Nota, That this Argument doth very solidly and fully prove, that the Knights, Citizens and Burgesses of the House of Commons ought not at this time to have joined with the Upper House in Petitioning the Queen for liberty to chuse a new Speaker, in respect that her Majesty could not but take notice of it as well as themselves, and the rather at this present because she had first made Sir Robert Bell Knight their former Speaker Chief Baron of the Exchequer, by which many supposed his place of Speaker was void in the said Commons House, because he was to be called by Writ as a necessary attendant of the Upper House; and lastly, because her Majesty had now afterwards also upon his Death, made another Chief Baron in his room: by all which it appeared most plainly as is before urged, that her Majesty could not but know as well as themselves that the said place of Speaker was void.
But whether Mr Fulk Onslow the now Clerk of the House of Commons did conceive these reasons in his own mind, and so by communicating them unto others of the said House, and finding them to concur in the same opinion, did thereupon Enter them in the Journal-Book of this Parliament, or whether others of the House did first conceive it themselves, and utter it to him in private in the said House; yet certainly it having not been openly spoken in the House as appears by his own setting of it down, but privately muttered, it ought to have been Entred as a private opinion, and not as any part of the Journal, and to have been distinguished by being written in some other different hand, from that in which the rest of the Journal was set down or the like.
But yet notwithstanding all those foresaid reasons already set down, it was at last agreed by the greater number of the few Voices that the said Precedent should be followed which had before passed in the eighth year of her Highness Reign: And accordingly were appointed the said Mr Treasurer and Sir James Crofts Knight Comptroller of her Majesties most honourable Houshold, and Thomas Wilson Esquire one of her Highnesses Principal Secretaries with a convenient number of others of the House, to go to the Upper House to make Petition to the Lords for their Mediation to her Majesty for Licence to chuse a Speaker, the place being void first by the making of the said Sir Robert Bell to be Lord Chief Baron of the Exchequer, and lastly by his Death: which Message being by the said persons executed accordingly, and they brought Answer again to the House from the Lords, that their Lordships had appointed all the Lords of the Privy-Council, with the Marquess of Winchester, the Earl of Arundell, and the Bishop of London, to make that Suit to her Majesty, and required to have four of this House being of her Majesties Privy-Council to join therein with them, according to the said Precedent: whereupon forasmuch as it appeared to this House that the Lords in appointing their number, had varied from the said Precedent, it was moved that likewise the number appointed by this House might also be altered, that in precedent it might remain a thing Arbitratory to the House, and that so five of this House being of the PrivyCouncil, should be added to the Lords, and the rather because it was then affirmed of some, that the cause why only four of the Council being of this House were appointed in the said eighth year, was for that the Lords number was then but four, and for that also there were at that time but four of the Council in this House. The now Lord Treasurer then being the one only Principal Secretary to her Majesty; but at last the said Precedent was precisely urged and followed, and the said Mr Treasurer, Mr Comptroller, and Sir Francis Walsingham Knight, one of her Majesties two Principal Secretaries, and Sir Walter Mildmay Knight Chancellor of her Highness Court of Exchequer, were appointed by this House to join with the said Lords in the said Suit to her Majesty, and Order was then also given, that this House should also daily assemble to continue the Session and attend the Answer of her Highnesses Pleasure therein.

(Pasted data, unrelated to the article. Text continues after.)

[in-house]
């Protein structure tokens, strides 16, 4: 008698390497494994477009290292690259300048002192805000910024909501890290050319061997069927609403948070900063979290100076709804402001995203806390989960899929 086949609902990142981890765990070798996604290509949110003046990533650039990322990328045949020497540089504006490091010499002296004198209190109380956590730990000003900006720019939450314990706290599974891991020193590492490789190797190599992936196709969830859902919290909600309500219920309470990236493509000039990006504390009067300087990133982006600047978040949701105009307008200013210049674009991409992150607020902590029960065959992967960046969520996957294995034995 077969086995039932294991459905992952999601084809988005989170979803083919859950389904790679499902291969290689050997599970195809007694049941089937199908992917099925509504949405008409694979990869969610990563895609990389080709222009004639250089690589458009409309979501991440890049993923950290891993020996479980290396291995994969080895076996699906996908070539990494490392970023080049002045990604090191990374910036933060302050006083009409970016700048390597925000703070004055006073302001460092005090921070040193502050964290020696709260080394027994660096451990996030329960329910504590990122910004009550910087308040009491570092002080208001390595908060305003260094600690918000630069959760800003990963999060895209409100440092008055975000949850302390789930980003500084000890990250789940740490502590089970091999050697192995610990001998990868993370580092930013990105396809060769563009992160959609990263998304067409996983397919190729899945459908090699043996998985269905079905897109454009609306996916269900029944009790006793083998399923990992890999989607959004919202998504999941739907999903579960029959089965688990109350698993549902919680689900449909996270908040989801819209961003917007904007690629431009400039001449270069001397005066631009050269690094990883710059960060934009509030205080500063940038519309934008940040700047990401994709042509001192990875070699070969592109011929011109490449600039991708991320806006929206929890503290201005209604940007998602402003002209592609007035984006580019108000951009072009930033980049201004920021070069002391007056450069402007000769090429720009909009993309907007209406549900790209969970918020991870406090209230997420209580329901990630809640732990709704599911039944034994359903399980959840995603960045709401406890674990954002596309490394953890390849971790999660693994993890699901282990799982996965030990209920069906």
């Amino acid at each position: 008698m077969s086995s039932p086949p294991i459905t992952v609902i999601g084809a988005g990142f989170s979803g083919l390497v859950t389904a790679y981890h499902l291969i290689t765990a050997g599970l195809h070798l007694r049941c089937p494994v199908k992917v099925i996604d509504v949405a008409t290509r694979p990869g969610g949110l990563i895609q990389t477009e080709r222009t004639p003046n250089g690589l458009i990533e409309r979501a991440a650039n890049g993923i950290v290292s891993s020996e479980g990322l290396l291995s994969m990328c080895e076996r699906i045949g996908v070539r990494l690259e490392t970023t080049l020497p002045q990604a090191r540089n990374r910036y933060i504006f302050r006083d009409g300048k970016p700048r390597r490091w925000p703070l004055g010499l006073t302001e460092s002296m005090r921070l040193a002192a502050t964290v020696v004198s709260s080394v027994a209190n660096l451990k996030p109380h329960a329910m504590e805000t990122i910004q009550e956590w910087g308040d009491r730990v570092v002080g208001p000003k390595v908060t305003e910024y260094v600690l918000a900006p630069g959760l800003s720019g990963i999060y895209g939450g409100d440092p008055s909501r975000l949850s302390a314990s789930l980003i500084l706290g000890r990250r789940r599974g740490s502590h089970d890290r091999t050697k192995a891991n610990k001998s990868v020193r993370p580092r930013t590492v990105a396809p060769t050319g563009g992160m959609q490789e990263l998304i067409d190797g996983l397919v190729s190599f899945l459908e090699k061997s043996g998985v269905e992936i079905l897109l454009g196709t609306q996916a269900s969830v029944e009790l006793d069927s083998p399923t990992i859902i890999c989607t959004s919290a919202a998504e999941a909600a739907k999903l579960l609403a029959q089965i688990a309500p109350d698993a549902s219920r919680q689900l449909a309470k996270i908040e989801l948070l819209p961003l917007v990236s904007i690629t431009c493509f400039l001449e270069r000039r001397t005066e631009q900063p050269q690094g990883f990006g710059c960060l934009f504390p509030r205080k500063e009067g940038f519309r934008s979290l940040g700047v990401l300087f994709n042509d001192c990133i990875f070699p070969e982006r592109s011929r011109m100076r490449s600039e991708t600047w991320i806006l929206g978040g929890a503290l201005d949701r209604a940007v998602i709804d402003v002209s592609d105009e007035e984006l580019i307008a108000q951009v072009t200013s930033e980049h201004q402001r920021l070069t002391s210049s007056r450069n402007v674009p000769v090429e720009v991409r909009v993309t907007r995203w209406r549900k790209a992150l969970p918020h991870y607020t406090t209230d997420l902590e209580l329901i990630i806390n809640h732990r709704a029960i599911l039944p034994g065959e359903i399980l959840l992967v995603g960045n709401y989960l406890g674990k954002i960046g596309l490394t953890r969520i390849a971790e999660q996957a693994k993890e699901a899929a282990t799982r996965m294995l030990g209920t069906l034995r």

On Tuesday the 17th day of January, some number of this House Assembled this day to attend for the causes aforesaid.
On Wednesday the 18th day of January, the Right Honourable the Earl of Lincoln Lord Steward of the Queens Majesties most honourable Houshold came into this House, and before him divers Knights, Citizens and Burgesses returned into this House, did openly receive and pronounce the Oath according to the form of the Statute in that case made and provided; and he did also then and there signify and declare the right Honourable Mr Treasurer, Mr Comptroller, Mr Secretary Wilson and Mr Chancellor of the Exchequer to be his Deputies during this Session of Parliament, that before them or any of them, all such persons as should, during this Session, be returned to be of this House, might openly receive and pronounce the said Oath accordingly, which Deputation they did then execute.